Before the Industrial Revolution, our planet’s atmosphere was still untainted by human-made pollutants. At least, that’s what scientists thought until recently, when bubbles trapped in Greenland’s ice revealed that we began emitting greenhouse gases at least 2,000 years ago.
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Célia Sapart of Utrecht University in the Netherlands led 15 scientists from Europe and the United States in a study that charted the chemical signature of methane in ice samples spanning 2,100 years. The gas methane naturally occurs in the atmosphere in low concentrations. But it’s now considered a greenhouse gas implicated in climate change because of emissions from landfills, large-scale cattle ranching, natural gas pipeline leaks and land-clearing fires.
Scientists often gauge past climate and atmosphere conditions from pristine ancient ice samples. The new research was based on 1,600-foot-long ice cores extracted from Greenland’s 1.5-mile-thick ice sheet, which is made up of layers of snow that have accumulated over the past 115,000 years.
Sapart and her colleagues chemically analyzed the methane in microscopic air bubbles trapped in each ice layer. They wanted to know if warmer periods over the past two millennia increased gas levels, possibly by spur- ring bacteria to break down organics in wetlands. The goal was to learn more about how future warm spells might boost atmospheric methane and accelerate climate change.
The researchers did find that methane concentrations went up—but not in step with warm periods. “The changes we observed must have been coming from something else,” Sapart says.
That “something else” turned out to be human activity, notably metallurgy and large-scale agriculture starting around 100 B.C. The ancient Romans kept domesticated livestock—cows, sheep and goats—which excrete methane gas, a byproduct of digestion. Around the same time, in China, the Han dynasty expanded its rice fields, which harbor methane-producing bacteria. Also, blacksmiths in both empires produced methane gas when they burned wood to fashion metal weapons. After those civilizations declined, emis- sions briefly decreased.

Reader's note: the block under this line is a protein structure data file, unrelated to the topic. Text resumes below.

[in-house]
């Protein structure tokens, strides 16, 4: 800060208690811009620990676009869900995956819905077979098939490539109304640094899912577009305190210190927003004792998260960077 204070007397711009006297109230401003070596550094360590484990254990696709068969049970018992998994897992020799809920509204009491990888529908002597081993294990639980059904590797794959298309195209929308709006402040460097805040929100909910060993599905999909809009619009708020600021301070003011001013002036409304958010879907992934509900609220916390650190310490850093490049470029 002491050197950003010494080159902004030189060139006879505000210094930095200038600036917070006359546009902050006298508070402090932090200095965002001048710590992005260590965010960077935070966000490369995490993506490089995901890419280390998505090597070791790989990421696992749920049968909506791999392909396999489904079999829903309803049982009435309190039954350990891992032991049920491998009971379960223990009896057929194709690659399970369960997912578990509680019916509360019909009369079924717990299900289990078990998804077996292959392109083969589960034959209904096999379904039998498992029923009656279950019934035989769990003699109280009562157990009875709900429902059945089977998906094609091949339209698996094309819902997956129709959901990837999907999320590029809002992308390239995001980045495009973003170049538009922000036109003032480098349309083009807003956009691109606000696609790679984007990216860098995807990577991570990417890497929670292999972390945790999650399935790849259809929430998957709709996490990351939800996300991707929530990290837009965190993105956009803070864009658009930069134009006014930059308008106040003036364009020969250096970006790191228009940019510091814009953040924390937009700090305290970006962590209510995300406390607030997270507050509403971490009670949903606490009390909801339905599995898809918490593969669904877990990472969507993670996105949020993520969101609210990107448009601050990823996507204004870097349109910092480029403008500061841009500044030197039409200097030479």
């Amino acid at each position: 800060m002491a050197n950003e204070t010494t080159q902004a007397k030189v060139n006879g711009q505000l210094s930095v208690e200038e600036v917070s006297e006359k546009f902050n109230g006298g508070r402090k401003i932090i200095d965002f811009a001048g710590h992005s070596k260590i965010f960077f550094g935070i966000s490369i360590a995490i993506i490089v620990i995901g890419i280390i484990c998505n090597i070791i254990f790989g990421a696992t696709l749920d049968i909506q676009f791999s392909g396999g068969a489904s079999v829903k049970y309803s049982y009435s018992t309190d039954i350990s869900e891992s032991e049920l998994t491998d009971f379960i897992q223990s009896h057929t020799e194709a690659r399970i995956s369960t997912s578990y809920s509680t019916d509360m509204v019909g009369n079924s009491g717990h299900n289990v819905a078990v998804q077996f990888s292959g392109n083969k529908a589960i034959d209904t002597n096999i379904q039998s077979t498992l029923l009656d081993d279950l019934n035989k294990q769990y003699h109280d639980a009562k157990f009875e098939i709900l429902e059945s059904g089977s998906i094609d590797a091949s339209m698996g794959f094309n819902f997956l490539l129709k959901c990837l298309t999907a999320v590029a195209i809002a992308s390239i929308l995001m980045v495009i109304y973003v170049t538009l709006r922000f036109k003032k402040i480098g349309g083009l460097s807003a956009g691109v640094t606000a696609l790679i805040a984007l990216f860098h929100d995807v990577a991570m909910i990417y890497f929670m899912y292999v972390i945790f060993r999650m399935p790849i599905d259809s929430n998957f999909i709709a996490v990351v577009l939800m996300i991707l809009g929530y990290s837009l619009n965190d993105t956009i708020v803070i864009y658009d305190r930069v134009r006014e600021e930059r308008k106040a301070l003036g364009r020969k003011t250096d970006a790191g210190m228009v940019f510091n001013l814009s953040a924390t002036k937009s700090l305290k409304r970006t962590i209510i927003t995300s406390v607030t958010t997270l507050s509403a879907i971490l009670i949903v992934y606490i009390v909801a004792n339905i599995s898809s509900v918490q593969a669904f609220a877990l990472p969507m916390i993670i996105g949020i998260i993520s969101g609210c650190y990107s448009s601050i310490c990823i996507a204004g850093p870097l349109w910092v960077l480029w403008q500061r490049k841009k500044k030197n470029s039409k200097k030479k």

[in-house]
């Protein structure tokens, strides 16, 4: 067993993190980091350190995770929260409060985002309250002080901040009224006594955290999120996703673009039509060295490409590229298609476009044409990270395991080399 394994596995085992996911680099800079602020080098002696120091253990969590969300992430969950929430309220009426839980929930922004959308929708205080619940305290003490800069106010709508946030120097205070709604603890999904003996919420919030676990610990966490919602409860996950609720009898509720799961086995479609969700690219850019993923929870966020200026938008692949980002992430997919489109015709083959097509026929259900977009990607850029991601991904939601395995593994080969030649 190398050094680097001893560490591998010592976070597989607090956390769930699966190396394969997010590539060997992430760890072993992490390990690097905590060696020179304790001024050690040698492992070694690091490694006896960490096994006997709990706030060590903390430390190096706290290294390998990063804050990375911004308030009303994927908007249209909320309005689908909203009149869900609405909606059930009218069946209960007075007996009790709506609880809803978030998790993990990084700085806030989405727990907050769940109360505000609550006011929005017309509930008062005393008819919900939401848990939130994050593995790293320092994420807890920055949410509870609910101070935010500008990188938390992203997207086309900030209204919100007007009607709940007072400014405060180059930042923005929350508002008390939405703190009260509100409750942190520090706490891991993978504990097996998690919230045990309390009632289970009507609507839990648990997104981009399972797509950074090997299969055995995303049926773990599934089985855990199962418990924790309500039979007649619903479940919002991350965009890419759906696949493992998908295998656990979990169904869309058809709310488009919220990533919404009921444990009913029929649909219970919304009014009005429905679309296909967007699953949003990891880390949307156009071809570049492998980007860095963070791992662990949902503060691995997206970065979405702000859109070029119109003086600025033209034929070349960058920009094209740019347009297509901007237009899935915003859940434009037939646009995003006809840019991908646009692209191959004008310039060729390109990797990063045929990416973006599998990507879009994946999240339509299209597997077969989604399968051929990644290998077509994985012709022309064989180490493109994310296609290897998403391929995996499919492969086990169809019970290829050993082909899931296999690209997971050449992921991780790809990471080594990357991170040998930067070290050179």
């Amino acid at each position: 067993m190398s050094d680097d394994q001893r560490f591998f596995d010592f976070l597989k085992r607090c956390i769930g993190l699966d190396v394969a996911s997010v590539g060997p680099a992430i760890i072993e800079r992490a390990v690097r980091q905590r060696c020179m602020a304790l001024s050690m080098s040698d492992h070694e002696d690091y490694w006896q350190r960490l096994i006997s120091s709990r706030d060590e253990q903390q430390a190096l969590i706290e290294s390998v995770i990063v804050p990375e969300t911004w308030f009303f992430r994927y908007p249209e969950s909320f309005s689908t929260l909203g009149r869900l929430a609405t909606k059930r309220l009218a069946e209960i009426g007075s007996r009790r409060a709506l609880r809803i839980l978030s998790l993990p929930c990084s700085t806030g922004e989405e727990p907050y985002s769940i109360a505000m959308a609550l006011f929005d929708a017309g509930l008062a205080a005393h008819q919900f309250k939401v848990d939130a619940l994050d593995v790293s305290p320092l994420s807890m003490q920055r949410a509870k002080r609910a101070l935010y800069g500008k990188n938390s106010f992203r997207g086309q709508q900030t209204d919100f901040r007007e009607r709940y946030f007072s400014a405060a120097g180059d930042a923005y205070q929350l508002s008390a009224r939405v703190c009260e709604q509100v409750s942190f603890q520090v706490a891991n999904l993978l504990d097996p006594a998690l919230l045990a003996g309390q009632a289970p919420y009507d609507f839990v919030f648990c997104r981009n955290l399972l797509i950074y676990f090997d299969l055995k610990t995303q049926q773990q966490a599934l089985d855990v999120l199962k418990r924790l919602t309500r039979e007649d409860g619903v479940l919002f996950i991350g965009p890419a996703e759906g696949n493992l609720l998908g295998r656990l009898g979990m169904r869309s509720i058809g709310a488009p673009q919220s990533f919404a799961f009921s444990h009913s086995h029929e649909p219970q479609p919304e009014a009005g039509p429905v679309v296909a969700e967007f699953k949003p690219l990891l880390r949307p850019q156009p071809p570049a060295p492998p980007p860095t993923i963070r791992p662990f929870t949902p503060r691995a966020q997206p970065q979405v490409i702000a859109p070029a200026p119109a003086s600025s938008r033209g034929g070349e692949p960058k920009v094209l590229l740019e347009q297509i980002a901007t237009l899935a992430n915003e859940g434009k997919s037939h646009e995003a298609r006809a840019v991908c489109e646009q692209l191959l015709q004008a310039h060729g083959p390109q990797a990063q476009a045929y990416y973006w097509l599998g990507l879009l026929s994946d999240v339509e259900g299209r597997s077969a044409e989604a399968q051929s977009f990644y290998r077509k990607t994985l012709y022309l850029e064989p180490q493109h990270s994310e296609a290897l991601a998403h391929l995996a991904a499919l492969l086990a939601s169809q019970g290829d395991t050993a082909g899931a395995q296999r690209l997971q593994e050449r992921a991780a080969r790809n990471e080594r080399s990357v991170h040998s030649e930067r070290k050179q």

Then, as human population and land use for agricul- ture increased worldwide over the centuries, atmospheric methane slowly climbed. Between 100 B.C. and A.D. 1600, methane emissions rose by nearly 31 million tons per year. According to the most recent data, the United States alone generates some 36 million tons of methane per year.
“The ice core data show that as far back as the time of the Roman Empire, human [activities] emitted enough methane gas to have had an impact on the methane signature of the entire atmosphere,” Sapart says.
Although such emissions weren’t enough to alter the climate, she says, the discovery that humans already were altering the atmosphere on a global scale was “tremendously surprising.”
The discovery will compel scientists to rethink predic- tions about how future methane emissions will affect climate. “It used to be that before 1750, everything was considered ‘natural,’” Sapart says, “so the base line needs to be reconsidered, and we need to look farther back in time to see how much methane there was before humans got involved.”